Yea I know the car sat for a while and I figured the first few runs that I could not expect full range. But like I said I figured 6 mile would not be too much for it. Of course it could be my driving style as I have not learned to drive this car yet.

The charger I have is an zivan NG1 The controler is an Alltrex AXE The motor I can't see the MFG (its covered by the motor mount) But the info I did get off of it is that its 36 volt and 15 hp cont. Seems to do just fine.

I will be checking cells tonight with the hydrometer when I get home I charged it last night I did think about charging each battery individually but have not tried that yet.
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Old 11-15-2010, 10:02 AM   #8 (permalink)
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I am working on a Geo Metro Convertible Conversion, so I read the thread with interest.

I have all of the components in house (garage actually) except the batteries.

Warp-8 Motor
Gen-2 Kelly 600A 24-144V controller
Brake vacuum pump
Emergency Disconnect
Primary & Secondary Contactors
Lots of 2/0 Wire & 2/0 crimper
Throttle Pot Box
120V Heater Box (may not install it as it is already only a 3-season car)
HV Cycle Analyst Monitor
Lots of other bits...

I was planning to do the conversion last fall, but the economy tanked that idea, so it is still running with it's 3-hampster ICE.

I am planning on 120-144V system to keep currents down, and allow a decent highway speed... So again I was reading "72V" with interest...

I also was planning Lithium...Probably 100A-TS which will give me a decent range, and last a while...but Expensive...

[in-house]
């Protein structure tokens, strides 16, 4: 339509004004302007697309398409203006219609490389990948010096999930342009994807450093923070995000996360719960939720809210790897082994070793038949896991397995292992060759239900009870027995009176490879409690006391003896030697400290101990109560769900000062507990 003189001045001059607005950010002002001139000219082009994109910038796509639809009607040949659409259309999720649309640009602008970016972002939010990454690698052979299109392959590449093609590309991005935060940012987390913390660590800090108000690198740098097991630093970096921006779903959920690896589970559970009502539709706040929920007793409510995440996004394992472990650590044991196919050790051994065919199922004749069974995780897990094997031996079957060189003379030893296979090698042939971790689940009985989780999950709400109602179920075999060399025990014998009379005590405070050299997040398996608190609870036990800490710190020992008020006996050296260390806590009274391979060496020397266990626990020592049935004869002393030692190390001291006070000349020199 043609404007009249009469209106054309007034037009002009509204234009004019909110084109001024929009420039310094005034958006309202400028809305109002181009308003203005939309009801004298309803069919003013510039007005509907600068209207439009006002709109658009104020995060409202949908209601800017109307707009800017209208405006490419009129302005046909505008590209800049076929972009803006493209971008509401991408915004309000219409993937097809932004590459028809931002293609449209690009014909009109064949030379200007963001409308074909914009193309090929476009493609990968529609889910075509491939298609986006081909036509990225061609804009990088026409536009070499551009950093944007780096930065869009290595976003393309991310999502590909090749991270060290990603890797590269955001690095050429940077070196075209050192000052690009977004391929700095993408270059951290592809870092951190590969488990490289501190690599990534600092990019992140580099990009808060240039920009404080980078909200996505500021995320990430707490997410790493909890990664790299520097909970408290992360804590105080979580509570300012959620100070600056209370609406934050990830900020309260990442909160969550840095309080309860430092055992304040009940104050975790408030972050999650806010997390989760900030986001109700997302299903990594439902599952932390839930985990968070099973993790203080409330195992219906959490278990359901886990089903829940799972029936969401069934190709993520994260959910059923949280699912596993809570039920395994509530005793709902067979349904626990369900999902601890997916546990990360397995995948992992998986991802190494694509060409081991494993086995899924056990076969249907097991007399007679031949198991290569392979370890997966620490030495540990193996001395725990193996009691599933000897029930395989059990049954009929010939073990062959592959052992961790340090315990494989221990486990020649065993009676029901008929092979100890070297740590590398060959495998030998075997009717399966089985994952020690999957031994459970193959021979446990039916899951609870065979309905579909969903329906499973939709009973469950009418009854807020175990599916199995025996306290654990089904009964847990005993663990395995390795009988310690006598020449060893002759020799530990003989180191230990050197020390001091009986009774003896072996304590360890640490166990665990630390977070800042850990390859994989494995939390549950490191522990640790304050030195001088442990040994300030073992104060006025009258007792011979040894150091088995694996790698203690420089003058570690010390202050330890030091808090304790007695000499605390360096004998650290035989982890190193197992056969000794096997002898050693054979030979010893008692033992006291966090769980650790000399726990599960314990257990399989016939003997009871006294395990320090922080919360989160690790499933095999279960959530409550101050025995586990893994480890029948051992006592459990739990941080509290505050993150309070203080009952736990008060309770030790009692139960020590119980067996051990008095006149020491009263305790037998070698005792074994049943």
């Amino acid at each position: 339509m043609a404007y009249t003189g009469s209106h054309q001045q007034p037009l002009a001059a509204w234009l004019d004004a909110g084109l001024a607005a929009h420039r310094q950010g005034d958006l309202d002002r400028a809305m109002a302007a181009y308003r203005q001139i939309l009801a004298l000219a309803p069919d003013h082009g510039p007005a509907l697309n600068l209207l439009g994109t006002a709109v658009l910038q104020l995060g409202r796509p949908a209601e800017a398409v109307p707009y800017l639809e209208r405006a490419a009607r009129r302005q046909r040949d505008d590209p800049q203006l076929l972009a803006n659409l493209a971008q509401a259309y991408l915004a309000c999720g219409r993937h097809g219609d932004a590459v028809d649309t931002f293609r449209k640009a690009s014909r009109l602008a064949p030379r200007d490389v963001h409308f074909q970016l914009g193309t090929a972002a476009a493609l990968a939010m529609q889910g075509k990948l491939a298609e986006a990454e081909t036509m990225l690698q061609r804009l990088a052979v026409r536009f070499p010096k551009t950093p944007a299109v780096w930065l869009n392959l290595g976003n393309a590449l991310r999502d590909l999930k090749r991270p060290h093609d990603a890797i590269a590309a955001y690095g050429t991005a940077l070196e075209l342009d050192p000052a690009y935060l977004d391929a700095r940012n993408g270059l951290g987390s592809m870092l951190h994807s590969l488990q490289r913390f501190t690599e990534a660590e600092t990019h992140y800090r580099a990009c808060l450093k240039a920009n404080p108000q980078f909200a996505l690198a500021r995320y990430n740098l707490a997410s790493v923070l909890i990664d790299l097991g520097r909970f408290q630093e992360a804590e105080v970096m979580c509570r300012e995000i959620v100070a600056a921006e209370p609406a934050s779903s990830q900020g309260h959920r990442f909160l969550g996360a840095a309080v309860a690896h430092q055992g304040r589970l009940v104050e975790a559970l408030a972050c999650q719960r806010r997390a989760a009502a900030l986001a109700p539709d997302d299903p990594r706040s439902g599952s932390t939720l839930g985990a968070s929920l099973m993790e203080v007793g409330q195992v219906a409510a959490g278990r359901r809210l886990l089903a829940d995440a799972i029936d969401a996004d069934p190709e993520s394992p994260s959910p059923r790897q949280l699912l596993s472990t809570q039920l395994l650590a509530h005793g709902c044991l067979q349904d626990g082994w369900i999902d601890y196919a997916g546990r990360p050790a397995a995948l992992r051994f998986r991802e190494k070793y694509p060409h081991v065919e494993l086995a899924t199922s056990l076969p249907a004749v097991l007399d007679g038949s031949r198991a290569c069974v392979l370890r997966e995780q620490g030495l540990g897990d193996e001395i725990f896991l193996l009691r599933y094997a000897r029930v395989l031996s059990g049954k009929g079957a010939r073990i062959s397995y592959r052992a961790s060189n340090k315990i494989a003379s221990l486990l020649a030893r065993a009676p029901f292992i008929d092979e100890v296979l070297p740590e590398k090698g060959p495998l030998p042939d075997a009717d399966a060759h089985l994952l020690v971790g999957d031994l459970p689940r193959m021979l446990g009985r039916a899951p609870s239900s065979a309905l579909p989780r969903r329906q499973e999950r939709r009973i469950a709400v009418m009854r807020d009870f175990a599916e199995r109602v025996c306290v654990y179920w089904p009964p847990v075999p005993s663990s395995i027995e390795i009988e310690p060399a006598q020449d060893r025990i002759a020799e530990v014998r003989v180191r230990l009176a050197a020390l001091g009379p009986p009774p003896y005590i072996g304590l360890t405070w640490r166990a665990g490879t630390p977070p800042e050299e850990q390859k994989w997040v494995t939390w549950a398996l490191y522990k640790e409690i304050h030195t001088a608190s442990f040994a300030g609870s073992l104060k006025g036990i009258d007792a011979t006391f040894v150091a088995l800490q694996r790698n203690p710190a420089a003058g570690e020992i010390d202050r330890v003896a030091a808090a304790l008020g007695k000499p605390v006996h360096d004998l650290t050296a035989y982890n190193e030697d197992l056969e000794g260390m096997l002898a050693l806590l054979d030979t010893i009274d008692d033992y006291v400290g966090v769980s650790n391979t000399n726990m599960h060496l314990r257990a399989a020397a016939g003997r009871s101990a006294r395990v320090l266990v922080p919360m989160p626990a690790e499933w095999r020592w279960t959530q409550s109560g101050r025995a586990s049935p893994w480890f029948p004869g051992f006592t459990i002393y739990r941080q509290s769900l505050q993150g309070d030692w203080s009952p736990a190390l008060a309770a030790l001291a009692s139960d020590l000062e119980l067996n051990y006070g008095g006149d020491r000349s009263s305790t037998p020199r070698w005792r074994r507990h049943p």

Again, I am looking at that 72V and wondering if I could go with a 96V system, but 150A-TS's...

If you are only pulling ~200A, that is only 2C on a 100Ah-TS, or less than that from a 150Ah pack... so please post more about what you are seeing and you experiences running at that voltage...
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Old 11-15-2010, 11:18 PM   #9 (permalink)
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I agree with charging each battery with a 12v charger to get the pack balanced.
I have a paktrakr gauge that works the same way to tell you how each battery is doing compared to all of the other batteries, it also works as a volt meter and you can get an amp meter hook up, it's really one of the best meters I've ever seen for the meter, it also gives you a fuel gauge style meter, a warning if you over charge or over discharge any or all of your batteries.
Also after you drive the car a few miles feel each connection on the motor, controller and batteries and see if any are warm.
Also jack up each wheel and spin it around to see how they spin.
I suspect that your batteries are about as small as you can get away with, so as they age they are going to get more and more unhappy with heavy use.
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Old 11-15-2010, 11:53 PM   #10 (permalink)
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Ok here is some more information. 4 batteries in the back are interstate srm-27 the two up front are actavator dc-27. The two batteries up front are sealed units that have the little window for checking green is good Black is bad. both are green and were reading 13.26v and 13.20v after the load test, 15 second 300 amp draw. Both kept climbing after the test. So the difference could be that I checked voltage on one quicker after the test than the other one. All the batteries in the back were also load tested and checked with the hydrometer. hydrometer check read 1250 on all the cells in the interstates. And they were reading 12.98 before the load test. After load test the interstates were reading 12.81

After all that I took it out for a road test. Headed toward town (slight up hill grade) tried to keep it in the 200 amp range. Turned around and headed back. total of 3.3 miles Then checked the voltages again.

front two read 12.92 and 12.91 back four read 12.81 12.82 12.82 12.81 volts.

I cheched all the connections even the motor and no warm spots on this run. I will check the wheels and see if any are dragging. I don't feel any drag while coasting. But will check with wheels off the ground.

Thanks for all the help